How can you make your Retrospective more interesting?
I’ll show you some of the formats that were useful to me when answering this question. If you have any other suggestions, please share them! Please notice that the ideas marked with an asterisk have a description borrowed from Corinna Baldauf’s Retromat book.
1. The Game of Feedback
The feedback game provides insight into your own personality and can be used to initiate a more in-depth discussion regarding your partner’s attitude and behaviour. You’ll be able to find answers to queries like these by employing 140 cards with various properties.
What distinguishes me?
What do other people think of me?
2. Talk about the team’s mission.
A cause for something being done, made, or existing is referred to as a purpose. A clear, motivating, and ambitious purpose will motivate the team to keep improving. The team is at risk of becoming Scrum zombies who merely “mechanically” attend the Retrospective if they don’t have a purpose.
3. The Constellation Game
Gather the squad around a spherical in the centre of free space. The sphere symbolizes the point of agreement. If you agree, move toward the centre; if you disagree, move outwards. Statements to read out loud include:
In this Retrospective, I believe I may speak freely.
I’m pleased with the quality of our code and consider myself to be a member of the best team ever.
After that, inquire as to which constellations surprised you.
4. What are the Benefits of Retrospectives?
Return to the beginning of the Retrospective by posing the question, “Why are we having Retrospectives?” Make a list of all the answers and then post them for everybody to see. You could be pleasantly surprised.
Each team member receives a sheet of paper with two parts on the top half that is blank on the lower half and has two sections on the lower half:
What my teammates may look forward to from me
What I’m looking for from my teammates
Fill up the top half of the form for yourself. They hand over their paper to the left and go over the sheet they were given. They write what they individually expect from the author in the lower half, sign it, and pass it on. Review and discuss expectations after each round.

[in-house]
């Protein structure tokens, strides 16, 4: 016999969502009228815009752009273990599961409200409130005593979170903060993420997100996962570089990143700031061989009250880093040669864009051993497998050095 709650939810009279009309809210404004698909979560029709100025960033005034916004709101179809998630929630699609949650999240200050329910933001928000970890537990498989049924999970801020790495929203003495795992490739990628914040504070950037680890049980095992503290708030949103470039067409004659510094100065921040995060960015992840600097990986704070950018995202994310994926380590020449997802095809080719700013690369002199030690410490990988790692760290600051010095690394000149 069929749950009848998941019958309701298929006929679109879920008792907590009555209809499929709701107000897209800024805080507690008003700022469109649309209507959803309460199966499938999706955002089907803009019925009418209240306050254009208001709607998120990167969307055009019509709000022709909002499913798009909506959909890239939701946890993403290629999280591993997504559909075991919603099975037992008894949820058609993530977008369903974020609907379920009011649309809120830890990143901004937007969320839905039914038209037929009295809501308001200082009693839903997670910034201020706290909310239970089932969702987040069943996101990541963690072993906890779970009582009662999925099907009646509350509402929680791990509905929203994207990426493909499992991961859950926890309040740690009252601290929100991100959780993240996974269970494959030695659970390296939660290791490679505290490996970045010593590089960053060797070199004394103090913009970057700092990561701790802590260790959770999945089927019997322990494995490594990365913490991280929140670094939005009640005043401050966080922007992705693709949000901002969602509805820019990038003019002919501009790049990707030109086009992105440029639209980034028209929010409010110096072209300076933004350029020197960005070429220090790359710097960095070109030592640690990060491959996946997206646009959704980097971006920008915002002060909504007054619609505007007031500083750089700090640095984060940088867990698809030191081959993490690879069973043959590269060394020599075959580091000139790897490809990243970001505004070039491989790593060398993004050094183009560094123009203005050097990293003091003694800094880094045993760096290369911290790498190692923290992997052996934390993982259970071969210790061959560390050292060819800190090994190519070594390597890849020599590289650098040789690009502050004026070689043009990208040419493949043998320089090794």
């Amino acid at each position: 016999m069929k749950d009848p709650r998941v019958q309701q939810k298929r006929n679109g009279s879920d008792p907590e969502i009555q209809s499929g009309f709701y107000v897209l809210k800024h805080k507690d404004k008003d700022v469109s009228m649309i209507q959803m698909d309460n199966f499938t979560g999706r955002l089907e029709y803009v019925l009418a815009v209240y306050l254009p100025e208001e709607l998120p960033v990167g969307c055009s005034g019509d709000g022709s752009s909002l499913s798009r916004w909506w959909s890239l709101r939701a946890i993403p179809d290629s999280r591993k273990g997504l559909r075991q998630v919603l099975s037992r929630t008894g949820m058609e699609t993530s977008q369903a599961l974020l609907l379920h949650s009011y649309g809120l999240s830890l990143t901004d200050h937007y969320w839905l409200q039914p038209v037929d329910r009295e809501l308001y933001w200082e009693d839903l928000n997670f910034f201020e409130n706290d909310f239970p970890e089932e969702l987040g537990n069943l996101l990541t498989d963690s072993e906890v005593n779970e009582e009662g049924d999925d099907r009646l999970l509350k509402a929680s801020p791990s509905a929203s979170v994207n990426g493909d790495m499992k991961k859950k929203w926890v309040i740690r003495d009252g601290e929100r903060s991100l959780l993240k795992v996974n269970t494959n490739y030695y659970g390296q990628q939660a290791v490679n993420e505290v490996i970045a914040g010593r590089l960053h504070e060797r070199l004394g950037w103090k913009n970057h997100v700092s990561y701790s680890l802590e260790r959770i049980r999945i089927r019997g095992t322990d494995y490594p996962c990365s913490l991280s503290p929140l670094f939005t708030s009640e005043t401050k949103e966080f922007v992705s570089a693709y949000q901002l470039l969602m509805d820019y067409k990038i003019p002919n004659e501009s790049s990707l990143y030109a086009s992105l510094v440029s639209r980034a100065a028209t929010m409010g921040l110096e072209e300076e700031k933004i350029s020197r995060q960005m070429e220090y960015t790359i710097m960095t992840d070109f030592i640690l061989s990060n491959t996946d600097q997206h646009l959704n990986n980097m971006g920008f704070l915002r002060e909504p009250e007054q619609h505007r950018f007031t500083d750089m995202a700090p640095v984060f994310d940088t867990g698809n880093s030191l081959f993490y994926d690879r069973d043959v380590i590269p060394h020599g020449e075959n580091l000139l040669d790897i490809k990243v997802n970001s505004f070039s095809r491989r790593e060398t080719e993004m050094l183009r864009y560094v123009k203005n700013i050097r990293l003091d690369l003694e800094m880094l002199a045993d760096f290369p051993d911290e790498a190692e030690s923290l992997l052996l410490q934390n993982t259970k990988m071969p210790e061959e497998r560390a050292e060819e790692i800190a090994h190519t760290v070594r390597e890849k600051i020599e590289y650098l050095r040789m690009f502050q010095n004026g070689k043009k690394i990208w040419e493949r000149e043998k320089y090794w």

6. Writing the Unspeakable
Are there any unspoken taboos that are preventing the team from moving forward? Confidentiality should be emphasized. Declare that the action will be conducted in silence and that all “proof” will be deleted thereafter. Give each member a piece of paper on which to jot down the company’s or team’s largest unspoken taboo. When everyone is finished, they deliver their papers to their neighbours on the left. Neighbours may read them and make suggestions. Papers are forwarded until they are returned to their authors for final evaluation. The pages are then ceremonially shredded. Use at your own risk!
7. Keep in Mind the Future
Introduce the following scenario: “Imagine being able to travel back in time to the end of the following iteration. You discover that it was the most successful and productive iteration yet! What would your future selves say about it? What do you think you’re seeing and hearing?” Allow the crew some time to think about it and jot down some keywords. After that, have everyone explain their ideal iteration. “What modifications did we make that resulted in such a productive and satisfying future?” follow up. For the next phase, write down the answers on cards.
8. Concern & Circle of Influence
Make a flip chart with three concentric circles, each large enough to hold a few sticky notes. From the inner to the outer circle, label them as follows:
Controls by the team – direct action
Persuasive activity by a group of people
Action – response system
Sort your previous phase’s insights into the circles. Participants jot out potential actions in pairs, preferably addressing challenges within their sphere of influence. They keep track of their actions by placing them next to the relevant topic. Decide which plans to try, for example, by assigning three votes to each participant.
9. Follow Through
On a sticky note, have everyone create an emoji that represents their current mood. Then, on a flip chart, make a scale labelled “Probability we’ll implement our action items.” On the left, write “0 per cent,” and on the right, “100 per cent.” Assign each person a sticky to their level of confidence in the team’s ability to follow through. Discuss unusual outcomes, such as a low probability or a negative mood.
10. Decide on a new location
Changing the placement of the Retrospective could be beneficial. For a change, get out of the workplace. As a site, consider a coffee shop, a public park, or even a boat. The team benefits greatly from a completely new setting when it comes to brainstorming and identifying out-of-the-box concepts.
11. Enlist the help of someone else to lead the retrospective
Although the Scrum Master should encourage the team to improve on a regular basis, this does not imply that (s)he is always the Retrospectives facilitator. I’ve had good luck asking other team members to come up with Retrospective format ideas and host the session. It keeps the Retrospective from turning into a “Scrum Master Show” and allows you to act more like a team member from within.